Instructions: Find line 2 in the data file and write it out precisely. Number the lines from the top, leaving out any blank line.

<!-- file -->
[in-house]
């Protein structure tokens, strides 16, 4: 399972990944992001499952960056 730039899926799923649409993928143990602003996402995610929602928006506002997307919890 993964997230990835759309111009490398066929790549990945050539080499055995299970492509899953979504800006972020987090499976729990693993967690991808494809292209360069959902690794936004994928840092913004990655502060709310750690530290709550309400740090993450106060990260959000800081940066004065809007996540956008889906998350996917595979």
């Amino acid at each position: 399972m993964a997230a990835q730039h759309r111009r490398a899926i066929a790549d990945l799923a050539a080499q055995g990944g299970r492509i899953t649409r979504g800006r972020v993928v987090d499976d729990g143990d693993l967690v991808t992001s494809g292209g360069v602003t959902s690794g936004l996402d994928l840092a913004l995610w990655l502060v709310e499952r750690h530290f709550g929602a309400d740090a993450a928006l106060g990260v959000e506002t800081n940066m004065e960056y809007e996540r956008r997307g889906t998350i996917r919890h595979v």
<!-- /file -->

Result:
């Protein structure tokens, strides 16, 4: 399972990944992001499952960056 730039899926799923649409993928143990602003996402995610929602928006506002997307919890 993964997230990835759309111009490398066929790549990945050539080499055995299970492509899953979504800006972020987090499976729990693993967690991808494809292209360069959902690794936004994928840092913004990655502060709310750690530290709550309400740090993450106060990260959000800081940066004065809007996540956008889906998350996917595979």